Some researchers proposed that PG individuals may show cognitive and behavioral avoidance after bereavement (Boelen et al., 2006). It is postulated that these individuals may avoid threatening clues that could make them confront the reality of the loss. Similarly, people with PG symptoms may demonstrate cognitive avoidance, such as suppressing memories or ruminating about the loss rather than reconstructing the implications of the loss (Boelen et al., 2006). Avoidance has been shown to interfere with the integration of the loss into pre-existing schemas (Maccallum and Bryant, 2010) and is regarded as a crucial component of CG (Shear et al., 2007). The mediating effect of experiential avoidance between several variables and CG symptoms was also investigated. Experiential avoidance may mediate the relationship between grief rumination and CG (Eisma et al., 2013) and mediate the association between suicidal bereavement and CG (Nam, 2016). Therefore, experiential avoidance may contribute to the formation of CG.

Nevertheless, research has revealed discrepant findings, suggesting that vigilance may also appear in CG individuals. Clinical observations revealed that individuals with PG tended to not only avoid clues related to death but are also often easily reminded of the loss (e.g., Shear and Shair, 2005; Boelen et al., 2006; Prigerson et al., 2008), implying a hypervigilance to cues related to the deceased. Vigilance is defined as faster orientation toward emotional stimuli (Koster et al., 2004). Attention to particular stimuli (e.g., vigilance) or shifting attention away from specific stimuli (e.g., avoidance) is referred to as attentional bias (Mogg et al., 2004b; Bullock and Bonanno, 2013). Moreover, empirical studies have demonstrated an attentional bias toward trauma-related/threatening information in CG individuals. Bullock and Bonanno (2013) reported that when primed with emotional stimuli by a dot-probe task, individuals suffering from CG attended away from sad faces when they were subliminally primed with their deceased spouse’s name, highlighting the existence of avoidance tendency in CG participants. By conducting a modified emotional Stroop task, Maccallum and Bryant (2010) observed that CG participants had a tendency to prefer death-related words compared to bereaved individuals without CG, indicating a vigilant inclination to the clues associated with death. In addition, Eisma et al. (2015) used an approach-avoidance task to assess the behavioral tendencies in PG individuals. This study demonstrated the existence of an avoidance tendency to loss-related stimuli during 1500–10000 ms in high ruminators experiencing bereavement, which confirmed no vigilance inclination and subsequent disengagement in the first 1500 ms. However, Maccallum et al. (2015) used a modified approach-avoidance task and showed that approaching and avoidance co-existed in PG participants, which was inconsistent with the findings of the previous study.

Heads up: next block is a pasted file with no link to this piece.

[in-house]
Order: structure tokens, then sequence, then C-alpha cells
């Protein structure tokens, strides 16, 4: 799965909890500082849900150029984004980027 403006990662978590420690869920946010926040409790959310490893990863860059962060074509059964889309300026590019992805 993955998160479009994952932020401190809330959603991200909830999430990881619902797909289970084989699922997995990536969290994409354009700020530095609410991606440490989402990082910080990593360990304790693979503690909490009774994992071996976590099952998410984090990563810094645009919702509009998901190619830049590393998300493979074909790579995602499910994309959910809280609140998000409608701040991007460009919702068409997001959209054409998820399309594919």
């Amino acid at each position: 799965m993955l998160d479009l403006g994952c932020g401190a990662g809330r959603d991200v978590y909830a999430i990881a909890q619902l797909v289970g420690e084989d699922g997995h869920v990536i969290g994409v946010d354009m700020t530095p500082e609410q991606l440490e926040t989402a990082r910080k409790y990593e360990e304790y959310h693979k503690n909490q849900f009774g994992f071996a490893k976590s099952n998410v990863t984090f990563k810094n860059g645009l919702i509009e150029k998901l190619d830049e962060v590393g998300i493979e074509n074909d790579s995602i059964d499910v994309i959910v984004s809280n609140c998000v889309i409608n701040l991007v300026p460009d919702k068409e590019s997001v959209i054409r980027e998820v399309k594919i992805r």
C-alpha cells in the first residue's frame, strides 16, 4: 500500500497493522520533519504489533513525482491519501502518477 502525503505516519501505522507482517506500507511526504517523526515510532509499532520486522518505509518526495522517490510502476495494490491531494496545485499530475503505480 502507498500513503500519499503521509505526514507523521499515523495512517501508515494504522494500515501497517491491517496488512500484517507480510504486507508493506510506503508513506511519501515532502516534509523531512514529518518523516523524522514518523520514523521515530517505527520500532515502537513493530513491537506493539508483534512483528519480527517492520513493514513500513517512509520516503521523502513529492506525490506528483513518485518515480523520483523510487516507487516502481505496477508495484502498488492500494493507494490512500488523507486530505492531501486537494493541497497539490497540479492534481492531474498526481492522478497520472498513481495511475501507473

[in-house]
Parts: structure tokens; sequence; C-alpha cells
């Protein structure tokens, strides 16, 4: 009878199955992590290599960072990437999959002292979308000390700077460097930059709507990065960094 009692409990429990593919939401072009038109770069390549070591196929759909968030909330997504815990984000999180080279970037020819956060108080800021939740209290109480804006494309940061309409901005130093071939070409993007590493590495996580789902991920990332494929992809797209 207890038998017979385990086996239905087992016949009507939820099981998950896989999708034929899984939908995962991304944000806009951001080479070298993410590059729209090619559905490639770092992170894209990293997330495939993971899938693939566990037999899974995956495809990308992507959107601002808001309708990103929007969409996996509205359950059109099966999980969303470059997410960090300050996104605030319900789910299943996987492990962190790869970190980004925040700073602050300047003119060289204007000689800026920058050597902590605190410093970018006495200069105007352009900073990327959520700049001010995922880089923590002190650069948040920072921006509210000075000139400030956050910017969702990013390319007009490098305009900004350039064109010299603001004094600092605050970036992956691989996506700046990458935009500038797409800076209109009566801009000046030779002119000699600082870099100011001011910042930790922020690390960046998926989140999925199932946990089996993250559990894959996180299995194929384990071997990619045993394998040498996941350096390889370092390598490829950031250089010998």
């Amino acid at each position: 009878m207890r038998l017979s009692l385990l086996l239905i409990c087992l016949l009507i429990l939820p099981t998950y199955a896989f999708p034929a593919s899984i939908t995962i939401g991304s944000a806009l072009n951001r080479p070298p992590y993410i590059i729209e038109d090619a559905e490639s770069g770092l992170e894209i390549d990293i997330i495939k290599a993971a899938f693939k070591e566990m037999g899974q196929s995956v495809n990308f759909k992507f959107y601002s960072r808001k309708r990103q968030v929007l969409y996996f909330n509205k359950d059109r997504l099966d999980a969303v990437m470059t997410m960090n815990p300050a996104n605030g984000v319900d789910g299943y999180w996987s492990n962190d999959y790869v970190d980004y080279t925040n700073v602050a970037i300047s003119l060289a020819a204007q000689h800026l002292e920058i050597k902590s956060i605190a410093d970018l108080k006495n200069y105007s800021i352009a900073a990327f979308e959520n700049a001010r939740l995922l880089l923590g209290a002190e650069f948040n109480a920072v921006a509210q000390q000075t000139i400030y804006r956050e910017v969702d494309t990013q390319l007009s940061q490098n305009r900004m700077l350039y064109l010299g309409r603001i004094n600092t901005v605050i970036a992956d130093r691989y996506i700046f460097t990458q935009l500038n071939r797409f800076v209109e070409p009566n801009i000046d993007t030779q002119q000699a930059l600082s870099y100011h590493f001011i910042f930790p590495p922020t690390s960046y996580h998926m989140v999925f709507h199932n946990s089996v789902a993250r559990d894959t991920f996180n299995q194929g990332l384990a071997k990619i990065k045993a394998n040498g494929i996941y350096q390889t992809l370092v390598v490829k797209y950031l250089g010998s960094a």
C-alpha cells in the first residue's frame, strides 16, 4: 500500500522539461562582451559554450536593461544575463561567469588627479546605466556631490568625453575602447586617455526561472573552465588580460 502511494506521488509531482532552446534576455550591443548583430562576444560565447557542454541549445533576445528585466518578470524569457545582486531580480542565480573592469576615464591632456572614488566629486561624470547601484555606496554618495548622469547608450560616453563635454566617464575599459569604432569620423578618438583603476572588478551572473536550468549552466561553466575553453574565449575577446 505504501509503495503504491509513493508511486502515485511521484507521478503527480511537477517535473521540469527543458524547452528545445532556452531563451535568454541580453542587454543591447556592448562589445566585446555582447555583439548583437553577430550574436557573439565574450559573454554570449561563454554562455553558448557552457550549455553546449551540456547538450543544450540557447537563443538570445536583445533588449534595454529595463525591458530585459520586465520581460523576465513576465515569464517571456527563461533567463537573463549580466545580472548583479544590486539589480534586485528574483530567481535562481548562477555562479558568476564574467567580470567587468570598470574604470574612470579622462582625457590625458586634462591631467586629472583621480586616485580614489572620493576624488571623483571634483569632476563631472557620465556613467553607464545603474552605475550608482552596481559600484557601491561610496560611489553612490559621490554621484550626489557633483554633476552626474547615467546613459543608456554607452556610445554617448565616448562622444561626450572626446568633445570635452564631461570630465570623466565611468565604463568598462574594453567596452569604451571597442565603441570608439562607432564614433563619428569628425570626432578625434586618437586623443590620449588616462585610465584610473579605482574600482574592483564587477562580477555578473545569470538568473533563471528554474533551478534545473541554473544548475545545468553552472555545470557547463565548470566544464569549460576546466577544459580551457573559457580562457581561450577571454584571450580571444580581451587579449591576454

Previous research has explored the features of information processing of PG individuals and discovered two stages: automatic and strategic processing (see review; Cisler and Koster, 2010). Generally, automatic processing refers to processing that induces free and unintended reactions without control or awareness, namely, at the subliminal level, whereas strategic processing refers to processing that is controllable or conscious (Cisler and Koster, 2010). Research regarding anxiety and depression has examined the roles of these types of processing. For instance, several researchers have demonstrated that when primed with a subliminal duration (e.g., 100 ms), anxious individuals reacted faster to threat-related stimuli, suggesting a preferential or vigilant tendency (Koster et al., 2006a,b). However, at a longer stimulus duration (e.g., 1250 ms), anxious participants demonstrated attentional avoidance toward threat cues (Mogg et al., 2004a; Koster et al., 2005). Hence, measuring for different processing could reflect different cognitive characteristics. Nevertheless, individuals experiencing PG are characterized by avoiding information associated with the loss, while seeking clues related to the deceased (Shear and Shair, 2005; Boelen et al., 2006; Prigerson et al., 2008). Therefore, one of the objectives of the current study was to explore the cognitive features at different stages of processing with subliminal and supraliminal tasks, respectively.

Additionally, researchers have increasingly paid attention to the cross-cultural comparison between bereaved individuals from China and western countries, and the results indicated that compared with Western individuals, Chinese individuals experiencing CG were more inclined to present deliberate avoidance (Bonanno et al., 2005) and had higher grief-related functional impairment and higher levels of depressive symptoms (Xiu et al., 2016). In contrast, Burton et al. (2012) showed a consistent consequence across cultures. These authors found that bereaved participants meeting the criteria for CG reported less forward-focused coping strategies and less overall coping flexibility than asymptomatic bereaved and married individuals. Nevertheless, by contrast, there still is a lack of empirical research investigating avoidance or vigilance among Chinese individuals with PGD.